Saturday, December 20th, 2014

Vintage candleabras, lanterns, lace overlays, vintage vases, and a soft color palette of blush, mint, cream and lush greens are what defined Anna and George’s dreamy, vintage wedding. If you think the décor sounds to die for, wait ‘til you hear about the delish menu! The guests indulged in pistachio-crusted Redfish and New York strip au jus with horseradish cream (mmm) from Café Natalie. We hope you enjoy the beautiful photos from Anna and George’s wedding as much as we do. Thanks Kreative Angle Photography and congrats to the newlyweds!

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Photos: Kreative Angle Photography ~ Wedding Dress Designer: Enzoani ~ Wedding Gown Salon & Alterations: Parvani Vida ~ Mother of the Bride Dress: Ralph Lauren ~ Caterer: Cafe Natalie ~ Music, Entertainment & Lighting: DJ Dave Productions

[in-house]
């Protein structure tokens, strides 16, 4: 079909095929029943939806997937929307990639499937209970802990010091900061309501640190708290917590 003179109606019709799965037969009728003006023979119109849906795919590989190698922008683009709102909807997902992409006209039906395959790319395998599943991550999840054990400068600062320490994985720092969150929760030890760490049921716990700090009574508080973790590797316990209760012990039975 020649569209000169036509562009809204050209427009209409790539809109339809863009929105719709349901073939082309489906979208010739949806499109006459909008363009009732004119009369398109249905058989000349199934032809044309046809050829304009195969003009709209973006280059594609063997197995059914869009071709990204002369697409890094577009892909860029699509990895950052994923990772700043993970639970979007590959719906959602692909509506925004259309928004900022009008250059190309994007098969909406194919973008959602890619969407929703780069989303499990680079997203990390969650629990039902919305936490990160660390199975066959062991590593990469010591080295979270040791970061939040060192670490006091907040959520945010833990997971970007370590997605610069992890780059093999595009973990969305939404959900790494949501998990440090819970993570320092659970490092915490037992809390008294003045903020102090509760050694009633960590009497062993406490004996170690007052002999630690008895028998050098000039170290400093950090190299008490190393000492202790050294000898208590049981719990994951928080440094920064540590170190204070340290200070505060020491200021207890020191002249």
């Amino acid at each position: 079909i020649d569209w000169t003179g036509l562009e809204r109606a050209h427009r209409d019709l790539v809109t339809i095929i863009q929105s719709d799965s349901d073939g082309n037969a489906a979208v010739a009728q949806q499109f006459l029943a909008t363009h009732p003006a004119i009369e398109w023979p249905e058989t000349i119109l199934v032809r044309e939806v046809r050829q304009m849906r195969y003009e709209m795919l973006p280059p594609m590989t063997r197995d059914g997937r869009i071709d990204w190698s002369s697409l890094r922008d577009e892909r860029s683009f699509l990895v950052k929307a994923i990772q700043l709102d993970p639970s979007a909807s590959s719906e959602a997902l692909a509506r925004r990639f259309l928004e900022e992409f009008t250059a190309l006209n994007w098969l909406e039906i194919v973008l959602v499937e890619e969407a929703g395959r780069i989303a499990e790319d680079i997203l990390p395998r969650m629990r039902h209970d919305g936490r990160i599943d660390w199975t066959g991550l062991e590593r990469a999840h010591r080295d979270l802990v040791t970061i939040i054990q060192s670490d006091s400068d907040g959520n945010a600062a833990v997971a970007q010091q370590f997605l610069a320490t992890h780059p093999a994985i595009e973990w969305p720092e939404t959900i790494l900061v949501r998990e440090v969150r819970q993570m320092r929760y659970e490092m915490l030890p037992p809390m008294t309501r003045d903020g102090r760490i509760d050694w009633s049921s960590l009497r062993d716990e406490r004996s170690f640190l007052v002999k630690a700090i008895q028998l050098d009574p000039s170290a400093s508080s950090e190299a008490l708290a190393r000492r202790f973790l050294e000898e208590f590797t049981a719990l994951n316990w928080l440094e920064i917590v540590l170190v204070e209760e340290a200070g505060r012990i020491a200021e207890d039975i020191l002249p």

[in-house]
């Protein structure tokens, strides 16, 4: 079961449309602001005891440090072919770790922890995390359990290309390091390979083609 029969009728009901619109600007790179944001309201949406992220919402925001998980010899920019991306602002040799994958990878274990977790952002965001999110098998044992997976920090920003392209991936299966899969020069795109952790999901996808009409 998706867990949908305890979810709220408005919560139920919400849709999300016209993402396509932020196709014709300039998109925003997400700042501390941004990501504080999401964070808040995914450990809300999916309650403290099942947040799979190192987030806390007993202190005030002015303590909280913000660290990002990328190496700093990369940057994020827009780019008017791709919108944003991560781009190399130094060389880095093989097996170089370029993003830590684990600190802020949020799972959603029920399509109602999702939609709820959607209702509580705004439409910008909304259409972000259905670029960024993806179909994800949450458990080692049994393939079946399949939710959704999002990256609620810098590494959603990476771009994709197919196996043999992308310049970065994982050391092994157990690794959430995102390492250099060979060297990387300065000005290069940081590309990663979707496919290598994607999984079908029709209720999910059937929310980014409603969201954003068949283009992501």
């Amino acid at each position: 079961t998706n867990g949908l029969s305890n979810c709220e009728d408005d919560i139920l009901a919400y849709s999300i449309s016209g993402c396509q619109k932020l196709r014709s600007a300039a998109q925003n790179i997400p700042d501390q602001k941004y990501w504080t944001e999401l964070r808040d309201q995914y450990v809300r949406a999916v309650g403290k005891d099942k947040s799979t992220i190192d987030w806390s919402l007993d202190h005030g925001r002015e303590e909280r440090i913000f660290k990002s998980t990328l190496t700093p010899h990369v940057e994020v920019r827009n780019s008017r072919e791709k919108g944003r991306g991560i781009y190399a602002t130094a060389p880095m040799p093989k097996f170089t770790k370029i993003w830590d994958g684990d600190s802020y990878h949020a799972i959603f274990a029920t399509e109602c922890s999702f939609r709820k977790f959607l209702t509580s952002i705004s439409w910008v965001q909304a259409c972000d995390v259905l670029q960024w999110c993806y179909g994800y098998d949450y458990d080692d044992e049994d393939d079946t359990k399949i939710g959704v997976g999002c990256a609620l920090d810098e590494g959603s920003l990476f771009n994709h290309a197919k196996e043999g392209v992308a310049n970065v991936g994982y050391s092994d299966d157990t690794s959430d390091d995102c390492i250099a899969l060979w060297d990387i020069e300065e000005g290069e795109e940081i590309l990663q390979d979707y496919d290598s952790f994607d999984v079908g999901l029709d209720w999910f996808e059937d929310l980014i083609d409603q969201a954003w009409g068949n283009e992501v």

T. Carolyn Fashions’ Terrie Martin on How Chinese New Year Affects MOB & MOG Dress Shopping

Thursday, December 5th, 2013

T. Carolyn Fashions’ Terrie Martin on How Chinese New Year Affects MOB & MOG Dress Shopping

Photo: T. Carolyn Fashions

Your Thanksgiving dinner is still digesting, Christmas and New Year’s are looming on the horizon…and you have a wedding coming up. If you’re like most mothers-of-the-bride, you’re thinking, “Just let me get through the holidays, then I’ll start looking for my dress.” It sounds reasonable enough—after all, what are mothers always busy doing besides taking care of everyone else?